Abstract and Keywords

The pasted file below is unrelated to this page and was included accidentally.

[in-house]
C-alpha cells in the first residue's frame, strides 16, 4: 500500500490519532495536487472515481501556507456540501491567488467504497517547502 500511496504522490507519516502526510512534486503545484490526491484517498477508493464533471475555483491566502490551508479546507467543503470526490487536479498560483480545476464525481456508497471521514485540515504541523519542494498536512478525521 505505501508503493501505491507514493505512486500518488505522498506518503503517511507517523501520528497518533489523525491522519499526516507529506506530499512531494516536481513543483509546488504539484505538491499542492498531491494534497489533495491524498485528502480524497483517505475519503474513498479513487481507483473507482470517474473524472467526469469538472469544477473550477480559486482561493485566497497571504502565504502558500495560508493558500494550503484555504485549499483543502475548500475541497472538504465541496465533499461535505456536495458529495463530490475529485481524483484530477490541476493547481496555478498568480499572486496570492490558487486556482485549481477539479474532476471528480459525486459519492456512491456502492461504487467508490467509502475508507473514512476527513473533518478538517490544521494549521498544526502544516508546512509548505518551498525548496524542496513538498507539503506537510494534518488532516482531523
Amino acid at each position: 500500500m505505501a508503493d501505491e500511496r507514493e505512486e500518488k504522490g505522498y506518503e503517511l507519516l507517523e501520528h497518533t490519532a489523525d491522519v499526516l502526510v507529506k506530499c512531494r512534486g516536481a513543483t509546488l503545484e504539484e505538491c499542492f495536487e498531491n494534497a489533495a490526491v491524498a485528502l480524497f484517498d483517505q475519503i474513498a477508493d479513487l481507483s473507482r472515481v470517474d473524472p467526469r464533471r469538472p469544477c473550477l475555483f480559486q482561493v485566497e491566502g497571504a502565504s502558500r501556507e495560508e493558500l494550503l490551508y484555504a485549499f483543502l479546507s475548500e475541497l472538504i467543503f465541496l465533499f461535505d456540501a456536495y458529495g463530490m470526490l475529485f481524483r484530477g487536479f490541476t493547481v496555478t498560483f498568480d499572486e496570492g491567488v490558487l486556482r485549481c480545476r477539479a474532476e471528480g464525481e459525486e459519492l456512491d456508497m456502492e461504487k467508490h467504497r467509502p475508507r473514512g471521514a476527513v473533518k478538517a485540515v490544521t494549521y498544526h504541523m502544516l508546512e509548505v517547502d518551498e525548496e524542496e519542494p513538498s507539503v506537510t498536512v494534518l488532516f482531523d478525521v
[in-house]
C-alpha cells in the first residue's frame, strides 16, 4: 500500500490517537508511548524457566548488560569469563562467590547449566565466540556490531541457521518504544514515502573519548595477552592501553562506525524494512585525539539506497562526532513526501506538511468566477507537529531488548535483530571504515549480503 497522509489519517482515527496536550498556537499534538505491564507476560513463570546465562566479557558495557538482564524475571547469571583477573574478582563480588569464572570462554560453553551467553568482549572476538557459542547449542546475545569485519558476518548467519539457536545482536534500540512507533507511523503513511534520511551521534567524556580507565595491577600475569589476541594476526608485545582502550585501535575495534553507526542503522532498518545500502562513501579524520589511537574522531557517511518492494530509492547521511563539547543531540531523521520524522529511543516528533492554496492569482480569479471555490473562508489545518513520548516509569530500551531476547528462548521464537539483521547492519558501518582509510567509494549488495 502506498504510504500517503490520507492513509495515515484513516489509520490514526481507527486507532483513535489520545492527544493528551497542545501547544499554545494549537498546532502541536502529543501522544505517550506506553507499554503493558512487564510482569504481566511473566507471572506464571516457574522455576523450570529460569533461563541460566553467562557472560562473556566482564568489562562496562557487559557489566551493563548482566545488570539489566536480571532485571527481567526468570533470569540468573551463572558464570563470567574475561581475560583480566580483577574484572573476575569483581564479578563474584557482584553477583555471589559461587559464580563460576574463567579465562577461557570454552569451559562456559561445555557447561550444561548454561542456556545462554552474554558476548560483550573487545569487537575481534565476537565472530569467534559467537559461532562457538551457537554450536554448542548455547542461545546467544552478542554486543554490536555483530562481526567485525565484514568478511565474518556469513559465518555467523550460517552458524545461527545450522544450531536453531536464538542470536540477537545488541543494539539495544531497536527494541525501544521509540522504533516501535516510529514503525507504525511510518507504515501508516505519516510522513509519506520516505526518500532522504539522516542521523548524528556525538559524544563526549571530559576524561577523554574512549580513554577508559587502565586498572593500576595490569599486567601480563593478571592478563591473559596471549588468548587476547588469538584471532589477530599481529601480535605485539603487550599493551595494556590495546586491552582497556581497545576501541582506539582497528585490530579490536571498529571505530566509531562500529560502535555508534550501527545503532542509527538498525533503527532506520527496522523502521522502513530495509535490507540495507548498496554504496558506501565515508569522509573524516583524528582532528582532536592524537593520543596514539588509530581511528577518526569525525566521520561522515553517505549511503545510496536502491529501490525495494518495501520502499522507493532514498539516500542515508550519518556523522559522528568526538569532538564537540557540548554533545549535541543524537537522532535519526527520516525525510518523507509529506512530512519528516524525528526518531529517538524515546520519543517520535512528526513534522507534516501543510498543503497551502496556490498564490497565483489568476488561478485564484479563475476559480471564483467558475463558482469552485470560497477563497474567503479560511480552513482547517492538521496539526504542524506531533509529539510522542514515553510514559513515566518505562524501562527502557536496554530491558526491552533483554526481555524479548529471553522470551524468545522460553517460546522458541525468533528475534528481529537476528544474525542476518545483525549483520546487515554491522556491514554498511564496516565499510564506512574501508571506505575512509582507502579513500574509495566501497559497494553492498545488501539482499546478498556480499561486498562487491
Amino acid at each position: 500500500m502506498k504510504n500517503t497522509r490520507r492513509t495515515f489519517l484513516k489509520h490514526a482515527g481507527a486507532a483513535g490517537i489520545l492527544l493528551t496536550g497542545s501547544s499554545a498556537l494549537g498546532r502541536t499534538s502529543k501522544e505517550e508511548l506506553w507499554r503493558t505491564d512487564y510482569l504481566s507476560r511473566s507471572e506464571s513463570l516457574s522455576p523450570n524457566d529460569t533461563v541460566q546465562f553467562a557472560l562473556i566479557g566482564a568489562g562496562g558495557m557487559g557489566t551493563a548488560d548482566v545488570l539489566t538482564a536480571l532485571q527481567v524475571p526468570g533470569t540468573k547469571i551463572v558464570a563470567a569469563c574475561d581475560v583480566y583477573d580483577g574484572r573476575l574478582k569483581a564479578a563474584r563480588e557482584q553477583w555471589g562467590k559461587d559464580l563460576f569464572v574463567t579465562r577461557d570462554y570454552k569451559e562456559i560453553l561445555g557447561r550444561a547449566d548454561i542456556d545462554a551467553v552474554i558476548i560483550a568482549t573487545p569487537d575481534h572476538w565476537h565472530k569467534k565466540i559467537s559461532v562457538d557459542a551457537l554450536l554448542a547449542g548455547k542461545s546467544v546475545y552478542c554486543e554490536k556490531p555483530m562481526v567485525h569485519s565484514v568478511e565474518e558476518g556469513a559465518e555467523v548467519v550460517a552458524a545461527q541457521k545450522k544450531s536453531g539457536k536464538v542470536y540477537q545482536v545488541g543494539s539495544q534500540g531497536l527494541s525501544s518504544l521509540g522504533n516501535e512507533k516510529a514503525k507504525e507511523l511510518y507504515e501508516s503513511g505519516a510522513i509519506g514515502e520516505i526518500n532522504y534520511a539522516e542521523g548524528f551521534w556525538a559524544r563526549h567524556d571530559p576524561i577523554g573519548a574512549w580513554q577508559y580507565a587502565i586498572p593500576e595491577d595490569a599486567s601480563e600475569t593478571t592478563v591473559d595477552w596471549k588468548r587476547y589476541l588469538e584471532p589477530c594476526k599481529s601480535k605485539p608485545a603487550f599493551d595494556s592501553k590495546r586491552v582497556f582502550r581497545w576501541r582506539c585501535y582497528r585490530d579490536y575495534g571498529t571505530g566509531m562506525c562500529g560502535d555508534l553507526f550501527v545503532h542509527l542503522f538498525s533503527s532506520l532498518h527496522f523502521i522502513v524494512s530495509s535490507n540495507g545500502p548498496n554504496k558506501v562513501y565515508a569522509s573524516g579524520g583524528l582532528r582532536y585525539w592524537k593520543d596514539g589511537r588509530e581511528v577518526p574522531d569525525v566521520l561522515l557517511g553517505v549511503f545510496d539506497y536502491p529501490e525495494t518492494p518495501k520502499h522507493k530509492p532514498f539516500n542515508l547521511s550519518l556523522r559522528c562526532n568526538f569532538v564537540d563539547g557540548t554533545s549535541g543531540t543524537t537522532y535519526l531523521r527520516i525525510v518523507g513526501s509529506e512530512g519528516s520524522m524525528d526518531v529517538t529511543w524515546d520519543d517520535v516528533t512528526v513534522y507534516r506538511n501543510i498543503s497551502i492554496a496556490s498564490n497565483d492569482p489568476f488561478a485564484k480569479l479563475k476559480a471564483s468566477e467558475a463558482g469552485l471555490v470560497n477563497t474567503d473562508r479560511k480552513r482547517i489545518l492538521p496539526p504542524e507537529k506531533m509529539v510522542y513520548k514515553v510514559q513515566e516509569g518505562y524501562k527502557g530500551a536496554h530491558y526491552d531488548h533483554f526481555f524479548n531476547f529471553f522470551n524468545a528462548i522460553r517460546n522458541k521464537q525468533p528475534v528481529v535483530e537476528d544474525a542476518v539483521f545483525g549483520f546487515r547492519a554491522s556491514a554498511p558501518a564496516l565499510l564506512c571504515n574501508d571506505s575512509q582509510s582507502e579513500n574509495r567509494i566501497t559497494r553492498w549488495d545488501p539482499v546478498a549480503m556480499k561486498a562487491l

This chapter explores the allocation of authority between executive and legislative branch officials with respect to three areas: general foreign relations powers such as reception of ambassadors and recognition of foreign governments; treaty negotiation, ratification, and implementation; and war powers. Overall, it appears that most modern constitutions contemplate the sharing of foreign relations authority between the executive and legislative branches, with the precise boundaries of power more often determined by practicalities, politics, and particular circumstances than abstract theories. In particular, constitutional design choices are often influenced by the history and political context of a particular country and region, and provide a lens into what a given society views as important, dangerous, or problematic. The variations in design choices refute the notion that most foreign relations powers are inherently “executive” or “legislative” in nature, and instead highlight the ways in which design choices are embedded in broader social and political contexts.
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